Bachtrack is asking the same six questions to many composers this month as part of its focus on contemporary music. Here’s what Peter Reynolds had to say.

1. What influences are important to you and your music? Do you choose them, or do they choose you?

Influences come mainly from non-musicians: visual artists, poets and other artists. Musical influences usually come from friends or my students whose ideas are incredibly fresh.

2. What (if anything) do you want listeners to take away from your music?

Listeners take away what’s important for them, not necessarily what’s important for me. I’m very happy with that.

3. Is there a composition of yours which you are most satisfied with? What makes it successful?

Yes, the piece I’m planning now: everything is still possible.

4. How important is new technology to you as a composer?

It hasn’t been important up to now, but it’s going to be in the next year or two – which is great.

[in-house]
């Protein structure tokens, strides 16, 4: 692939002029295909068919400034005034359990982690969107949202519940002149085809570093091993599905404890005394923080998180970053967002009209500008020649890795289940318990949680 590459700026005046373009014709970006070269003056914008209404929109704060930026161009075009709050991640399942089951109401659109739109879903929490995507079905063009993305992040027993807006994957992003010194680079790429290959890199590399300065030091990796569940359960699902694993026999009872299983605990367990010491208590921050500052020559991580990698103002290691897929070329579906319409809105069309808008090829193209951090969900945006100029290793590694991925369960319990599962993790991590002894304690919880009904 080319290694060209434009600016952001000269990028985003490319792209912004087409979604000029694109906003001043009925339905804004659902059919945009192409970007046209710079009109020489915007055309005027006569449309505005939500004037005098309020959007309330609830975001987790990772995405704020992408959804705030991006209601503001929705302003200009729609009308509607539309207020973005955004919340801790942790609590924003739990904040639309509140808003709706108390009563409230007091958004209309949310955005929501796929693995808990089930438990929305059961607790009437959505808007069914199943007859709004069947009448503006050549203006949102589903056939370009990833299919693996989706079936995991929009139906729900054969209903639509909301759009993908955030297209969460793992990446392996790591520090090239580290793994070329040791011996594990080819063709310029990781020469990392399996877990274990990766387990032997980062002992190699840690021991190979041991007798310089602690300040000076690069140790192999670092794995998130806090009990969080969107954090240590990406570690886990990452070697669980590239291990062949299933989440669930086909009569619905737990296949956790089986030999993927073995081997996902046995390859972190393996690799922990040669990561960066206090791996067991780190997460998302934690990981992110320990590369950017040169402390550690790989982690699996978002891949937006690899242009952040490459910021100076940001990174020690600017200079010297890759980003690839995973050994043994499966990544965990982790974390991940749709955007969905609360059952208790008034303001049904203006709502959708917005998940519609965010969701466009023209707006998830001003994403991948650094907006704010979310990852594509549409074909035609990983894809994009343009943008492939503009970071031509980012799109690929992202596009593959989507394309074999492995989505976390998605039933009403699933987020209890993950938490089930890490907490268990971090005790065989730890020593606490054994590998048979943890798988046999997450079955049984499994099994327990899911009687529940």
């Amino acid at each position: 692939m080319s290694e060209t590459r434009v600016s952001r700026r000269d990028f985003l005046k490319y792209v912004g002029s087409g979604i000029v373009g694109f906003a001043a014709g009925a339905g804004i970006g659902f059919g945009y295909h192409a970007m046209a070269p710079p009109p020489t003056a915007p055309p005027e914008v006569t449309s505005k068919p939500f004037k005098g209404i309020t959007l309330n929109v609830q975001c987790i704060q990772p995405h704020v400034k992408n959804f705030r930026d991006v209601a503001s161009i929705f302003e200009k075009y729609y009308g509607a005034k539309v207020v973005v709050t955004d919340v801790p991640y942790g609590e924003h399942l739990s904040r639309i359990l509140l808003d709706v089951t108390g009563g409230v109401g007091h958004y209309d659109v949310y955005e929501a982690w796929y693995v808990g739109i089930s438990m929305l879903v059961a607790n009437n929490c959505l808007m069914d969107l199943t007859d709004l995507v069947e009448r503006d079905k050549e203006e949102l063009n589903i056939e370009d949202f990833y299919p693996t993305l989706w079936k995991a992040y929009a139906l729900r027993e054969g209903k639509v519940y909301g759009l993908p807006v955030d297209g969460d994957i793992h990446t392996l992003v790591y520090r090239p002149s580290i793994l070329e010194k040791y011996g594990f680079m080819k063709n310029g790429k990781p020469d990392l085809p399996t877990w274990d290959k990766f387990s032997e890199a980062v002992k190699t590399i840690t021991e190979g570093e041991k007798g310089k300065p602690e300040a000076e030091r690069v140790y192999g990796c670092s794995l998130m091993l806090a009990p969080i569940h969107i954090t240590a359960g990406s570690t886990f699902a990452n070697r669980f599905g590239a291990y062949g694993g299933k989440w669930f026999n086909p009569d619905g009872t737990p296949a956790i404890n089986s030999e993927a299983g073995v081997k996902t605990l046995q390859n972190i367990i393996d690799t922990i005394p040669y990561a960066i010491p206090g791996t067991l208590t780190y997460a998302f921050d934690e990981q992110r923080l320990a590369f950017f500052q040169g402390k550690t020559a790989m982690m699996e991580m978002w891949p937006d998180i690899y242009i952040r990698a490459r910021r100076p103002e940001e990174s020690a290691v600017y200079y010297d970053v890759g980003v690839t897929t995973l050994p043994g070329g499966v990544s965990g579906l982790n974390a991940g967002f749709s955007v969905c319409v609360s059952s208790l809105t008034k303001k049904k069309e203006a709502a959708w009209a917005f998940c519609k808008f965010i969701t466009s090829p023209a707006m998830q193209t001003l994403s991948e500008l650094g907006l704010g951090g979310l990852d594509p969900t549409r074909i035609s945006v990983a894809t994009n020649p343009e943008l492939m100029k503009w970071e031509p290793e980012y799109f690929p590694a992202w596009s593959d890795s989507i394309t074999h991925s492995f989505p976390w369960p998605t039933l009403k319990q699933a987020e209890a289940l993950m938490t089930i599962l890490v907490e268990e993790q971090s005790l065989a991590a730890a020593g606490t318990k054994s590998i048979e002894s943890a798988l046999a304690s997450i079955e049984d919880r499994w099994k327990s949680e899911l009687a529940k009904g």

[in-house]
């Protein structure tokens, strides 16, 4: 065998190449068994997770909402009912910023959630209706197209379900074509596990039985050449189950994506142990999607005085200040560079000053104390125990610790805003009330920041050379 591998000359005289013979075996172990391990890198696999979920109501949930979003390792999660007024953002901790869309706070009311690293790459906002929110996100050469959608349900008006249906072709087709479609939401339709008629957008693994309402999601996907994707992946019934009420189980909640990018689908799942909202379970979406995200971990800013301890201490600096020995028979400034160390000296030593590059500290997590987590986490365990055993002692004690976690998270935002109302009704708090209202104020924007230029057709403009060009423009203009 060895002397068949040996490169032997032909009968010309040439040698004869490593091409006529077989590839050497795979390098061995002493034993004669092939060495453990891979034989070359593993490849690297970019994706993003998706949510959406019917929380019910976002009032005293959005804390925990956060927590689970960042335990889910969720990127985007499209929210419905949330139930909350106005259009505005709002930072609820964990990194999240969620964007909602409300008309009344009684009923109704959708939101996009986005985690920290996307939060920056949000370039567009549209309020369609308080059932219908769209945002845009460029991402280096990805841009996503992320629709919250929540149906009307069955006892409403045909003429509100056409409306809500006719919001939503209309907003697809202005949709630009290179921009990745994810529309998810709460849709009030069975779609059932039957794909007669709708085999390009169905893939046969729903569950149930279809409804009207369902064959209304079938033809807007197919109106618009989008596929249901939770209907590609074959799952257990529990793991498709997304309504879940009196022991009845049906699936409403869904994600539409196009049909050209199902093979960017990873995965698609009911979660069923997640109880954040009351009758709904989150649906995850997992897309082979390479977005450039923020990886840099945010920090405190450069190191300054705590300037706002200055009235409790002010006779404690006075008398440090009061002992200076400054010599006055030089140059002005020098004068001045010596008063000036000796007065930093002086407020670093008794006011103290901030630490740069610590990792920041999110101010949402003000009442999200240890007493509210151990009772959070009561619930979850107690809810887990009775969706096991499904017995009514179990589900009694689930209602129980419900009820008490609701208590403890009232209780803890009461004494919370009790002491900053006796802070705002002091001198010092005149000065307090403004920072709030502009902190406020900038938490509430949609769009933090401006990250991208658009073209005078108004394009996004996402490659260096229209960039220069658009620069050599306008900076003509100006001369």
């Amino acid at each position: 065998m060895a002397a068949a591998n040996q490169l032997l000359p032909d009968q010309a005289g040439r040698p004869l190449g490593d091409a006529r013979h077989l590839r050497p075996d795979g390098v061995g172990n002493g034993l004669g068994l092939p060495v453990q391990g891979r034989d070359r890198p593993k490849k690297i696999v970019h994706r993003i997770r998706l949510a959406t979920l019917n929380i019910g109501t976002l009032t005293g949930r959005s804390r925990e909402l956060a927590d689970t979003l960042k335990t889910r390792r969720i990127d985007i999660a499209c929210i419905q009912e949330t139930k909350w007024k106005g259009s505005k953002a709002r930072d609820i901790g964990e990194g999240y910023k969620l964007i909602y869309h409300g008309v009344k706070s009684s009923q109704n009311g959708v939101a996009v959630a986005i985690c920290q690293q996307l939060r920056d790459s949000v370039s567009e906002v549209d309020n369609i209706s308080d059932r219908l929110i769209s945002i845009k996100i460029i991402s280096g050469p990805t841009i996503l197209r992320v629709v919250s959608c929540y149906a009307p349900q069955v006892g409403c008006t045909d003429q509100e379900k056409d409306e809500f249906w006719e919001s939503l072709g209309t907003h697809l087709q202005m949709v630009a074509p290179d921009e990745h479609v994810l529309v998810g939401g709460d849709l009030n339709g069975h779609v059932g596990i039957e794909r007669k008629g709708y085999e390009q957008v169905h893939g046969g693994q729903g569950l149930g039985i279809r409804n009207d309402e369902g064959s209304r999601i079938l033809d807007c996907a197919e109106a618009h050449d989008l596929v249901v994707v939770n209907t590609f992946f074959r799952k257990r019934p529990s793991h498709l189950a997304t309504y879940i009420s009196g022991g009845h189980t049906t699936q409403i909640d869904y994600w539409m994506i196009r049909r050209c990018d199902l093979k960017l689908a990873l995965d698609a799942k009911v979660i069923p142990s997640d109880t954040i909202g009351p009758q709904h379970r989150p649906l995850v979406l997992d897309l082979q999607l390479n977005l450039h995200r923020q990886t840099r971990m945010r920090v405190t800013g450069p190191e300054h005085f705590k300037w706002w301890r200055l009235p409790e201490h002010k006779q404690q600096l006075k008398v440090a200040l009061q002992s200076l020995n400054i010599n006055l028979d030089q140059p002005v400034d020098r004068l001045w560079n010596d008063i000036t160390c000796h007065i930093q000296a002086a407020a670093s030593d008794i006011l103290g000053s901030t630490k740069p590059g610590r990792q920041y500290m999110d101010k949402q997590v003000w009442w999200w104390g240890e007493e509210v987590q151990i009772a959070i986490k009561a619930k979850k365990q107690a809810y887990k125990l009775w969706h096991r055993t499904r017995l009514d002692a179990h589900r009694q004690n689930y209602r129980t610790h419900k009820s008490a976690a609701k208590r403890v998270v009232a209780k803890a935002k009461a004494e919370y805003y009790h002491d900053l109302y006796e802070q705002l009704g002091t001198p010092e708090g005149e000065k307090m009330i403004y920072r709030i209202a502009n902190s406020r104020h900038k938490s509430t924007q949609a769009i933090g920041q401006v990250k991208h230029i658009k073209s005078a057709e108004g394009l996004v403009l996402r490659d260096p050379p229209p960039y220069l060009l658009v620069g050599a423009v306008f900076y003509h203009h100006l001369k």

5. What music do you enjoy listening to?

I’m most excited by new or unfamiliar music.

6. How is composing changing, and where do you want new music to go in the future?

My own music’s changing a lot at present. I don’t think that I ought to tell other composers where their music should be going.

Peter Reynolds was born and studied in Cardiff. His music has been performed in Britain, Europe and the USA and broadcast on Radio 3, BBC Wales and BBC Television. He joined the Royal Welsh College of Music and Drama, Cardiff, in 1994 as a part-time member of the academic staff and has also been a tutor of composition there since 2002. He was Composer-in-residence with the Young Composer of Dyfed between 2010-13.

In addition to his work as a composer, he was Artistic Director of both the Cardiff-based PM Music Ensemble, which he formed in 1991, and the Lower Machen Festival (1997-2009). He is also a writer on music and published a history of the BBC National Orchestra of Wales in 2009.

Recent works include footsteps quiet in the shadows (String Quartet No.2) for the 2012 Monmouth Festival and Moon-ark, for cello and string orchestra, for the 2013 Lower Machen Festival. Earlier this year he was awarded a Creative Wales award from the Arts Council of Wales to develop new compositional work during 2013-14. He also currently working, in collaboration with the poet Francesca Kay, on a commission from Tŷ Cerdd that will tour to audiences aged between five and eight in 2014. His music has been recorded on the Signum, Meridian and Contemporary Welsh labels and can also be found here.

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